In the early 1980s, when graffiti seemed to be everywhere, hundreds of startling black-painted silhouettes appeared mysteriously on buildings on the Lower East Side and in other parts of Manhattan. The spectral, life-size, menacing figures lurked and skulked and leapt. Some of their heads, with paint splattered upward, seemed to be exploding.
Richard Hambleton, the Canadian-born conceptual artist who painted them all (sometimes after fleeing the police, paint bucket in hand), was known as “the Shadowman.”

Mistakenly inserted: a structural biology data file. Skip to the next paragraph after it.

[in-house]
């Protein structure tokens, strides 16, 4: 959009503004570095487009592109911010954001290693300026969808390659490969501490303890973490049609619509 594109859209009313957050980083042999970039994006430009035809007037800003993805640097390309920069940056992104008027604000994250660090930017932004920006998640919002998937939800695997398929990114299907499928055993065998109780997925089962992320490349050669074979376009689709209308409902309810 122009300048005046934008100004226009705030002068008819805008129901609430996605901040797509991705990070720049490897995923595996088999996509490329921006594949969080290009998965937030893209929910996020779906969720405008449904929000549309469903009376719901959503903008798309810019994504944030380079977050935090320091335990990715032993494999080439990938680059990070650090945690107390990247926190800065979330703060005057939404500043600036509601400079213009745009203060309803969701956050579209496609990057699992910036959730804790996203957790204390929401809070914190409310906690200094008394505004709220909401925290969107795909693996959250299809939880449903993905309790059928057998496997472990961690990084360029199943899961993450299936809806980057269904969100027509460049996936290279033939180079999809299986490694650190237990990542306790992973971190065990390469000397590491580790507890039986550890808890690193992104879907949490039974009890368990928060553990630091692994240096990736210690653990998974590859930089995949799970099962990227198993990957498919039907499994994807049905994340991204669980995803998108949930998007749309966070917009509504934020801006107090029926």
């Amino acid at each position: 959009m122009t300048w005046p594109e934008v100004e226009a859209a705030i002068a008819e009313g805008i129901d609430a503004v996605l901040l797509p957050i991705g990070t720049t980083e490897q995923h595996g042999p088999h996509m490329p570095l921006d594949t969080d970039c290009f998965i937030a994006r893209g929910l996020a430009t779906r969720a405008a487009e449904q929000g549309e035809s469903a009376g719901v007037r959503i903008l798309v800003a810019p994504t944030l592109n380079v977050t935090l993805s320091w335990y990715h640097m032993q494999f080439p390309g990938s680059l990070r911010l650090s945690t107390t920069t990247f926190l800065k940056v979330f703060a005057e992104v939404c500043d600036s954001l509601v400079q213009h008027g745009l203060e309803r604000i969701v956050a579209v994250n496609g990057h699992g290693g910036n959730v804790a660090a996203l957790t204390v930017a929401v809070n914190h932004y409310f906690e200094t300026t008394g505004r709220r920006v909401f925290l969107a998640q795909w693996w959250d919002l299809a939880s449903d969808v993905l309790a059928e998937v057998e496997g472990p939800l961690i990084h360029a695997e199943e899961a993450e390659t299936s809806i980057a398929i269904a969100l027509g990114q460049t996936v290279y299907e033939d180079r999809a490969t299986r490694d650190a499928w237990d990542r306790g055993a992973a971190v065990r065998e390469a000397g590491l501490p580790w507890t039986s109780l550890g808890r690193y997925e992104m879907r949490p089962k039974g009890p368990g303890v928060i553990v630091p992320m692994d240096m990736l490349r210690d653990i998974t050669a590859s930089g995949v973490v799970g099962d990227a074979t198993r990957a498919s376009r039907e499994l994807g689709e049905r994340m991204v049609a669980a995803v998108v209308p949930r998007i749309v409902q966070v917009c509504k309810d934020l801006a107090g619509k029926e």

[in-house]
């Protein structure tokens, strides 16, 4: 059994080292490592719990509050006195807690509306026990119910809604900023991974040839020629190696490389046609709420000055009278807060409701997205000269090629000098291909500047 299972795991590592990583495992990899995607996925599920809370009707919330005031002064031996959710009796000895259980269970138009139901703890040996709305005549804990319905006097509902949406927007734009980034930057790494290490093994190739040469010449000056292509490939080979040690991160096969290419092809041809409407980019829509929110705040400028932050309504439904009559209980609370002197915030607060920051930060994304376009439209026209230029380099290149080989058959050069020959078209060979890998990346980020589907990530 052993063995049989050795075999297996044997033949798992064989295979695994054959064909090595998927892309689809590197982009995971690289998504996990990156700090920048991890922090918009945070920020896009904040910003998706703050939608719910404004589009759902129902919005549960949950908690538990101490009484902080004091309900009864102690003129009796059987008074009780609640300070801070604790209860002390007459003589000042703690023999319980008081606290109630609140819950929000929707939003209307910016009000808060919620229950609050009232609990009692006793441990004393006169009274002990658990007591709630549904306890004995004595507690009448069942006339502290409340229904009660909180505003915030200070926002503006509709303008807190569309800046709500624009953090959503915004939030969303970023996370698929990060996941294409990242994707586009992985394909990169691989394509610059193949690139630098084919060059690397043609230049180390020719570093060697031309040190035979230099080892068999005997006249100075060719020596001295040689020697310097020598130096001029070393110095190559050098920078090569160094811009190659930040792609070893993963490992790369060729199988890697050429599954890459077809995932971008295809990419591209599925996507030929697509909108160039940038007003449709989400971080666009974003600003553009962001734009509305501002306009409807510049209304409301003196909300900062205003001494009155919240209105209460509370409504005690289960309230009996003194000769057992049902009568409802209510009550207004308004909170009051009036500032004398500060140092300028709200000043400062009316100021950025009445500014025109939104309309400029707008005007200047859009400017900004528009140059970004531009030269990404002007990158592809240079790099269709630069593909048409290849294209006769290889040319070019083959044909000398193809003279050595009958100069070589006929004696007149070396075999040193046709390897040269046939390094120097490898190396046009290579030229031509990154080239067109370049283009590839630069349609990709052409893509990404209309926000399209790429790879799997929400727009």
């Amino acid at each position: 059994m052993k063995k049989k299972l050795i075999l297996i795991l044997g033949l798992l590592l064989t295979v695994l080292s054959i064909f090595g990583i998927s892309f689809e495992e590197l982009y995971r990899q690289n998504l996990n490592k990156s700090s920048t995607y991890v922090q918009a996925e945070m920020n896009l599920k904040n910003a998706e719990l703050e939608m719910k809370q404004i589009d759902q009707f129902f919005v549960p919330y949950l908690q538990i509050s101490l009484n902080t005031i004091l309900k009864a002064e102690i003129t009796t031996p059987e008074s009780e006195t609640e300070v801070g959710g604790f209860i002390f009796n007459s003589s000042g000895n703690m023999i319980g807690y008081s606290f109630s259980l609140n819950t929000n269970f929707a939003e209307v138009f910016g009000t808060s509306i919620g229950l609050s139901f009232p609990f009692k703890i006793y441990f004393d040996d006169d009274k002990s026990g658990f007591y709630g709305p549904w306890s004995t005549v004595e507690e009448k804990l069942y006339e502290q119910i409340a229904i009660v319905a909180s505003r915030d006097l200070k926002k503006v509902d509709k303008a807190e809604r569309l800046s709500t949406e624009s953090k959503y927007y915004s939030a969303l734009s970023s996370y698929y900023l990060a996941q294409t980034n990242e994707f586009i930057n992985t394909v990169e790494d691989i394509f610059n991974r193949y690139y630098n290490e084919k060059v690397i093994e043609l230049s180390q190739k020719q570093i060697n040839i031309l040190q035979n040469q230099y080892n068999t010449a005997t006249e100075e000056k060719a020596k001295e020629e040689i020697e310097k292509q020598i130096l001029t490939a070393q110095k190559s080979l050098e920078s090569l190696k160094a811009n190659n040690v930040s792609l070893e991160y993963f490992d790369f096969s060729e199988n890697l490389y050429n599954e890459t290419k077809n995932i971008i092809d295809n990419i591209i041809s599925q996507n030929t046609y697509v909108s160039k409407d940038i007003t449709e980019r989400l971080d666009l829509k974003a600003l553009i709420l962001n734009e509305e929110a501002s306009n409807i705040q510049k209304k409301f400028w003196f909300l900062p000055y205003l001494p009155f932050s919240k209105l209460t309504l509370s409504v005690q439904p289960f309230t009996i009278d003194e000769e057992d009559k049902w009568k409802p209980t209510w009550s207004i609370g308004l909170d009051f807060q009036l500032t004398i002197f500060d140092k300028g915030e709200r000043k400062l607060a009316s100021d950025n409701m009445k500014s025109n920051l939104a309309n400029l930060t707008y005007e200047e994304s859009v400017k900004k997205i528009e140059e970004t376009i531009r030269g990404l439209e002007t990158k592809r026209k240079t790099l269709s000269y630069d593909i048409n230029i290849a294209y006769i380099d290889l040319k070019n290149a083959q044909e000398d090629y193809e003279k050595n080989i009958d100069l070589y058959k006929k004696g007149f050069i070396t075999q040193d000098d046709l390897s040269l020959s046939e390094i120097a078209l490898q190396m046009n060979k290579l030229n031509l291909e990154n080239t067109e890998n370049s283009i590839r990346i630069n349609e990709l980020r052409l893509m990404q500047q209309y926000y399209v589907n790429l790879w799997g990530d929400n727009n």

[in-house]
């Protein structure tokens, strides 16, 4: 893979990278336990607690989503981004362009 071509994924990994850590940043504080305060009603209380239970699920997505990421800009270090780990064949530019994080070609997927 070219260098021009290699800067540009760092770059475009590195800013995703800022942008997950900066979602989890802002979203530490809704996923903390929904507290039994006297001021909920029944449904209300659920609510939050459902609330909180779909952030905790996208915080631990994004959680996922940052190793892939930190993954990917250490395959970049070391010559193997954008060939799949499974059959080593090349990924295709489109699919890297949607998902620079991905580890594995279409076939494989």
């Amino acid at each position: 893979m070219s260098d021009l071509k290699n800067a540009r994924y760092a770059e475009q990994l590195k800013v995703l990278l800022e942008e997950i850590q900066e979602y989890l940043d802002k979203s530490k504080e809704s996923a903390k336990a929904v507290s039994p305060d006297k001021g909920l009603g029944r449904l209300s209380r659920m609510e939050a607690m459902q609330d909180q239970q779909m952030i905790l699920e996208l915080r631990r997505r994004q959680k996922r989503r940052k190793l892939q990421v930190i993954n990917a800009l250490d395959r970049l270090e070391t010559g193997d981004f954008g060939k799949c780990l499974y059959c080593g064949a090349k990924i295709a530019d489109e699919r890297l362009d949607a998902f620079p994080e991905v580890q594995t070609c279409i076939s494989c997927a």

“I painted the town black,” Mr. Hambleton told People magazine in 1984. “They could represent watchmen or danger or the shadows of a human body after a nuclear holocaust or even my own shadow.”
He became part of the downtown art scene with his contemporaries Keith Haring and Jean-Michel Basquiat at Club 57, a basement bar on St. Marks Place in the East Village that is the subject of a new exhibition at the Museum of Modern Art, complete with one of Mr. Hambleton’s “Shadowman” works.